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Incredibly bad bullpens

I’m not even mad, that’s amazing

MLB: Detroit Tigers at Kansas City Royals Denny Medley-USA TODAY Sports

No lead is safe. If you are a Royals fan that is still watching games, or at least tracking the score on your phone each night, that statement feels very real right now. On Tuesday, when the Royals took a 9-0 lead, we saw them prove it. Yes, KC won the game, but it sure didn’t feel like it. When you have a bullpen that has no trustworthy arms, it just makes every lead a shaky construct.

To be fair, the 2023 Royals bullpen has no chance of going down in history as one of the worst of all time. However, that might only be because it wasn’t a terrible pen before the trade deadline. After the deadline, it has been impressively bad. Since August 2nd, the bullpen has accumulated -1.3 fWAR, good for 29th over that period. That has been over 39 games, so the current bullpen would pace for -5.4 fWAR over a 162 games season. The all-time record is -5.1 from the 2013 Astros. Only Texas has been worse over the same period, and may miss the playoffs because of it. They tried to shore it up by giving the Royals Cole Ragans, but Aroldis Chapman has not been enough to save them.

To be fair, the first half of the season did happen, and bullpens for bad teams tend to get worse in the second half as that is the most commonly traded commodity at the break. The Royals bullpen should not look like this to begin next season. It does not change the fact that the current state of relief pitching in KC is as poor as we have ever seen.

Part of this is just purely how many of the arms they are depending on are below replacement level. I went to Fangraphs and looked at every relief pitcher from 2000 and on who had at least 10 innings pitched. I will also be ignoring those that pitched for more than one team in a year as I could not figure out a way to split them into their teams in a way that would not eat most of my life this week. This search encompasses 7,597 pitchers who threw at least 10 innings for one team in those years. The team with the most negative WAR pitchers in that sample is the 2021 Chicago Cubs at 13. Right now the 2023 Royals have eight negative WAR relief pitchers. It is actually possible for them to tie the Cubs if things break right (wrong?) down the stretch.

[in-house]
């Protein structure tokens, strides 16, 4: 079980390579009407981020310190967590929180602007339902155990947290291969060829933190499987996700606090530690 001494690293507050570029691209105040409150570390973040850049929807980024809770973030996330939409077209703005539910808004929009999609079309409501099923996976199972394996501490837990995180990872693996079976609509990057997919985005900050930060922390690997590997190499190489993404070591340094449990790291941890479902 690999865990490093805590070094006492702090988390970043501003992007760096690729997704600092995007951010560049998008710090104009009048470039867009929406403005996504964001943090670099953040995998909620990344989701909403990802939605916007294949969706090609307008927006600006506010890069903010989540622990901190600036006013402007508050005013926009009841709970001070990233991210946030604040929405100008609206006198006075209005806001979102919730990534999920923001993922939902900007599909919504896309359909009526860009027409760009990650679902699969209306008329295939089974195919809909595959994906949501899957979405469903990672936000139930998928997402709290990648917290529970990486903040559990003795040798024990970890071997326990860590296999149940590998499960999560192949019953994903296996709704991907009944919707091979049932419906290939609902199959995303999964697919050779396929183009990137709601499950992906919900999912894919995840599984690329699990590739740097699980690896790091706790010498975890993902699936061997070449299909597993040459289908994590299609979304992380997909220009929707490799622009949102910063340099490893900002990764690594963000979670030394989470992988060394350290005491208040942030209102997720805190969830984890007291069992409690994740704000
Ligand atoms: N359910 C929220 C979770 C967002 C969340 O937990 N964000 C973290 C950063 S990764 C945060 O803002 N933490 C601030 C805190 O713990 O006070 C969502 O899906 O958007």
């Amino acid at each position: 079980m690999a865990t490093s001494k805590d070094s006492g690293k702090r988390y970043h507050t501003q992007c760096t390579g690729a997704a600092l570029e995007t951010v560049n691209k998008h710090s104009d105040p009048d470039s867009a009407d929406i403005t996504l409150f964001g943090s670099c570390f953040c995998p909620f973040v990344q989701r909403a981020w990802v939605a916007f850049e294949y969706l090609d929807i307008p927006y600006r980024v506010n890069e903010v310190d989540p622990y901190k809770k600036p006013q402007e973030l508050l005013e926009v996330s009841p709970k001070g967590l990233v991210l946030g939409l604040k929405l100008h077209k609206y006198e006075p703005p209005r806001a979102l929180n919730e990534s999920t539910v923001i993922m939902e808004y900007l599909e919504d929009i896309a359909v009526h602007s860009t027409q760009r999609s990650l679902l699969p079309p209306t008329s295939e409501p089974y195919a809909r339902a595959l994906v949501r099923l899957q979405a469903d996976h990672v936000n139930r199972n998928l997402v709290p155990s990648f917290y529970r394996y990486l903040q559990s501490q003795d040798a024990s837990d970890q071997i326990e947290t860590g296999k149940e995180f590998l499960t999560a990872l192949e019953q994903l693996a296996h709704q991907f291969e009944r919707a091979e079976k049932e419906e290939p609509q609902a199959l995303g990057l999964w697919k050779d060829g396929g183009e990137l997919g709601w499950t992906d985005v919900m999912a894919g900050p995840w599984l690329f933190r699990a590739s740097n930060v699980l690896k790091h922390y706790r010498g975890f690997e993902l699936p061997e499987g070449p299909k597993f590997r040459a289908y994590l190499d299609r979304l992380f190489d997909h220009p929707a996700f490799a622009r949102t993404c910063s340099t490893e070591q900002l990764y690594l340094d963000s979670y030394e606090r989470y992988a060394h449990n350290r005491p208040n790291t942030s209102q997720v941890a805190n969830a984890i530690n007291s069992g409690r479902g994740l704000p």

To add five more Royals to the negative WAR mix is unlikely, but three of them would be pretty easy. Right now, Jackson Kowar, Taylor Clarke, and James McArthur are all sitting at 0 or 0.1 fWAR, so one bad outing could do it. To get two more, and tie the Cubs, it would take a little bit. Brad Keller could add himself to the list, but he has only thrown one inning out of the pen, so he needs to rack up nine more of sub-replacement level work on average. Steven Cruz is at 5 bullpen innings and one opener gig, and the bullpen ones are negative, so he just needs a few more average or worse relief outings. The last would be Taylor Hearn, who if he was recalled and got and inning and a third could make it to 10 innings. Regardless, eight negative WAR pitchers out of one bullpen is rare, and the Royals look like they will have at least that. Nine would set the Royals record. Eight has happened in two other Kansas City seasons, 2002 and 2009.

Having lots of bad performers on your team is not ideal, but coupling that with no top-end performers makes it even worse. The top two relievers for the Royals in WAR this year are no longer on the team, Chapman and Barlow. Of the remaining members, the top three are Austin Cox (0.3), Carlos Hernández (0.2), and Alec Marsh (0.2). If you include Marsh’s starts, he is a negative WAR pitcher this season and Cox bumps all the way up to 0.5 wins. Similarly, Hernández has been an opener a few times, and if you include those he is at 0.6 wins. The top three arms in the bullpen combined are at 0.7 wins when coming in from the pen and 0.5 wins if you include their openers/starts. Either way, all three combined would be behind the top 80 relievers this year, so on average each team has two and two thirds relievers better.

There is not a lot in the way of a silver lining to the Royals bullpen. The only solace I can give is that bullpens can be turned around much quicker and with less resources expended than the lineup or starting rotation. Every year there are stories like Yennier Cano, players who go from obscure to dominant in one off-season. Hopefully the Royals can collect some arms between now and the 2024 season, and then work some Cole Ragans-style magic with them. We have seen some promise from Hernández and others as well. It is not inconceivable that they could piece together a competent bullpen for next season. Until then though, no lead is safe.